If that wasn’t enough, there were other reasons to go to church during the week regularly, choir practice, deacon meetings, and custodial duties are what I remember off the top of my head. I am sure there were more, and I have filed them away in my memory. I still have visions of that church and the feeling of begrudgingly walking into it. To make matters worse, I know I shouldn’t complain, but once a year there was the weeklong revival where there were two services and two prayer meetings on the first Sunday of August, then there were prayer meetings and services Monday through Friday. Whew, you couldn’t wait until Saturday, but the next Sunday morning came quickly.
Yes, I lived in the church until I became a teenager and my grandparents got tired of the struggle. Happily, I became one of those friends who didn’t have to get out of bed so early, anyway, on Sunday morning. Not all of it was bad; I did enjoy my friends and the family I made there. Sometimes I miss that familiar feeling, but these days I don’t have to wonder about friends who don’t go to church. I’m not there every Sunday myself, and I am okay with that.
Dilsa Saunders Bailey is an independent author who has not only self-published three novels and a non-fiction book; she has spent most of her medical services career writing policies, bylaws, operations manuals, and more over the last 27 years. Dilsa is now coaching writers through the self-publishing journey and helping them to set up their businesses using their books as a marketing tool to build their platforms. If you want to learn more about how she can help you, contact her at dilsa@simplydilsa.com or join her blog below to keep up to date with her books and seminars.

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Creative Con Spiked My Creative Juices

MaryBMorrisonTamikaNewhouseAs I weaved through traffic or should I say as cars weaved around me on my way to attend Creative Con at Atlanta’s Auburn Research Library, I kept asking myself what value will this provide. Shortly after I arrived, I began to network naturally with other attendees patiently waiting to be let into the event. The first person I met was there to learn how to get published and the second person was like me, already self-published and aware of the mechanics of how to get a book written and into production. As soon as the event began, I realized many of us were there for the same reason, looking for the details on how to sell your books and the mechanics of reaching your target audience. Some of us already had a foothold, an audience, but also a desire to spread our voices wider. So as Tamika Newhouse, the founder, and creator of this conference, gave us a glimpse into her world and her vision to share her successes, we sat eagerly at the edge of our seats for the nitty gritty about the writing life. Soon after the event began, the answer to my question about the day’s value was answered. I walked out of Creative Con with three pages of notes. That may not seem like much to some, but the value in those almost illegible scribbles and some fuzzy pictures of PowerPoint are all there as I ponder putting them into action.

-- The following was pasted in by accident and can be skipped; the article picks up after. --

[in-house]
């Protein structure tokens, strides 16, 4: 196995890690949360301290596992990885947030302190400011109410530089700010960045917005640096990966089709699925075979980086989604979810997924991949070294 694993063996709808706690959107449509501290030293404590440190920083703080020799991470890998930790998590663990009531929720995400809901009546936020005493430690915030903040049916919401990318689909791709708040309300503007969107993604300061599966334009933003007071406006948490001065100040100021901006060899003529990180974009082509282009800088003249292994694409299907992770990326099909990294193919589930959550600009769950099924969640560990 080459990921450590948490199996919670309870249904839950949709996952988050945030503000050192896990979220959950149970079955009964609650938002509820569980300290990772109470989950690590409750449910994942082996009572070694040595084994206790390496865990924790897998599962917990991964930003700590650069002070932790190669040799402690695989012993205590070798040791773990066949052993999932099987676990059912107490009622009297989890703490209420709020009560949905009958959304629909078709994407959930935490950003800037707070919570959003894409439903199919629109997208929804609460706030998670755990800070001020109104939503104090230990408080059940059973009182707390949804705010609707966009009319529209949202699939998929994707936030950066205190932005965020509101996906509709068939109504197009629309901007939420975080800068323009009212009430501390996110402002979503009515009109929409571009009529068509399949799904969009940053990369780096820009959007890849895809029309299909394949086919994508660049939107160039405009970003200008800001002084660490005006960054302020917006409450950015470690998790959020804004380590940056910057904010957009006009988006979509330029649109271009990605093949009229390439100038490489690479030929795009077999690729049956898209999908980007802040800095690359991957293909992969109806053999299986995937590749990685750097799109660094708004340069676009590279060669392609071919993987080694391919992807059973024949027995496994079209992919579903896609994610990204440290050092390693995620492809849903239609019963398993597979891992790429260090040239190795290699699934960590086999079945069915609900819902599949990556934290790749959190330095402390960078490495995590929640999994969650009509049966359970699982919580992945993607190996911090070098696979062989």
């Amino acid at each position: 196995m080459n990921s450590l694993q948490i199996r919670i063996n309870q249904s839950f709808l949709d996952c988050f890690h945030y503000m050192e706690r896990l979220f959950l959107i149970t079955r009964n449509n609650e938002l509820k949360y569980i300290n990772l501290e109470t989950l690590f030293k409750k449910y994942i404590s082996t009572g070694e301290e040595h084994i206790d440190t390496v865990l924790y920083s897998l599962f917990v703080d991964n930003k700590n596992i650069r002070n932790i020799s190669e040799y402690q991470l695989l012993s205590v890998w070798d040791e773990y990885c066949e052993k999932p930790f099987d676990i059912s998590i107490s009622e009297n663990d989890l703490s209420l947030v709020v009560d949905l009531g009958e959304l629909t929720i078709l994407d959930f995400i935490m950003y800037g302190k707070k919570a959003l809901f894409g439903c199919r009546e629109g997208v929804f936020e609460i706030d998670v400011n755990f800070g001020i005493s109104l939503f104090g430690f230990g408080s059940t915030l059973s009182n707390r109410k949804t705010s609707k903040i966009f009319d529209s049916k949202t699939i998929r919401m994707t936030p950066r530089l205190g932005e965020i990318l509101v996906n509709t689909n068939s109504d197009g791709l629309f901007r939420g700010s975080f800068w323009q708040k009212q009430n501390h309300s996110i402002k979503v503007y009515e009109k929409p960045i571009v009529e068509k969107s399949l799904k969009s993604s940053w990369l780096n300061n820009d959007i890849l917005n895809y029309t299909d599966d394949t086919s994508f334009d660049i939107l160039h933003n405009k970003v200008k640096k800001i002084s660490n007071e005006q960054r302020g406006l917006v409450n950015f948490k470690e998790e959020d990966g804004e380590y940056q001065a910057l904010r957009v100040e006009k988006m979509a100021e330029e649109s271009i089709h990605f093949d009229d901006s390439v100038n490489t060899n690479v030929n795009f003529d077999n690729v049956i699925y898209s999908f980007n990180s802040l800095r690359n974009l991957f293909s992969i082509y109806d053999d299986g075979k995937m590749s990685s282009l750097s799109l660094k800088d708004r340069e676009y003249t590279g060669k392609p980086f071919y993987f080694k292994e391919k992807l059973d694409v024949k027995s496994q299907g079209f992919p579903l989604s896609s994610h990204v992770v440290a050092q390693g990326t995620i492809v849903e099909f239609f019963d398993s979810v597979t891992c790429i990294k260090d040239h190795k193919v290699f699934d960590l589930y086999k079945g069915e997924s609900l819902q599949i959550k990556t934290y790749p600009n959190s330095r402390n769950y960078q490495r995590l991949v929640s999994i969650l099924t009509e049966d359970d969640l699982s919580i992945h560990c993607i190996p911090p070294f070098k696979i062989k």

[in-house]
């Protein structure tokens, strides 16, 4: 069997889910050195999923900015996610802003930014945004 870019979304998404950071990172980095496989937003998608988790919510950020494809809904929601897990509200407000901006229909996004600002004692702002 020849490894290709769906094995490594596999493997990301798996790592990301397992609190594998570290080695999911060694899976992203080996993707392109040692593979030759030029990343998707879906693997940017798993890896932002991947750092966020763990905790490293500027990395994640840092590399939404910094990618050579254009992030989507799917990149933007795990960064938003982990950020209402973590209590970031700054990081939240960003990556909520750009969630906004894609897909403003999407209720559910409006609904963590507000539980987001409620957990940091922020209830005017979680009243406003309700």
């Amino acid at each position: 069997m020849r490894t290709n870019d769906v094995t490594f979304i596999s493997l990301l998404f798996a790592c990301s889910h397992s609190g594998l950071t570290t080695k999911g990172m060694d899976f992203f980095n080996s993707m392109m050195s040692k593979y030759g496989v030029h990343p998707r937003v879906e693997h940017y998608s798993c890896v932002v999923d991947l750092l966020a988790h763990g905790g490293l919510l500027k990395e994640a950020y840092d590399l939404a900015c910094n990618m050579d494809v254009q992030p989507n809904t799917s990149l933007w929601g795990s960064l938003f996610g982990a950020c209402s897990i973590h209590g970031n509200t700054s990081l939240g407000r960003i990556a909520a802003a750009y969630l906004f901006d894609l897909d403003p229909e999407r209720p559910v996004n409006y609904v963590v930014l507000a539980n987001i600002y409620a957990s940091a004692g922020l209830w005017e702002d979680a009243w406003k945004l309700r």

What did I learn? The first thing I learned was that I was not off base in my efforts to introduce everyone to The Sperling Chronicles. The second thing I learned was that there are many voices just waiting to be heard by the masses and the statistics of those thousands of self-published books had faces behind them. The feeling that our faces teetering on the edge of a cult, a society of those who need to be heard, to teach, to entertain, and to share had this universal, spiritual pull rising in the rooms. But, most of all I learned that networking with other writers, picking up tips from each other was as valuable as what the speakers taught us. One of the speakers, Mary B. Morrison, author of 26 books who is signed with Kensington Publishing, gave us hope that we, too, can become full-time writers. Other speakers gave us insights on social media, branding, marketing, and even the personal style and image we need to present to the world. All of it was worth my Thursday. There is more to come this weekend, but unfortunately, I can’t be there. You should check it out if you can! Remember, whether you make it to any of the Black Writers Weekend events or not, and no matter who you are, “don’t quit.” WRITE ON! WRITE ON!
Dilsa Saunders Bailey, author of The Sperling Chronicles and A Comprehensive Guide to Finding the Right Doctor, loves to blog as “simplydilsa,” a woman who loves to write out loud and share her journeys in the self-publishing world. The third novel in The Sperling Chronicles, No Tears for Dead Men, is now available in Print and on Kindle.

 





HAPPY 4TH OF JULY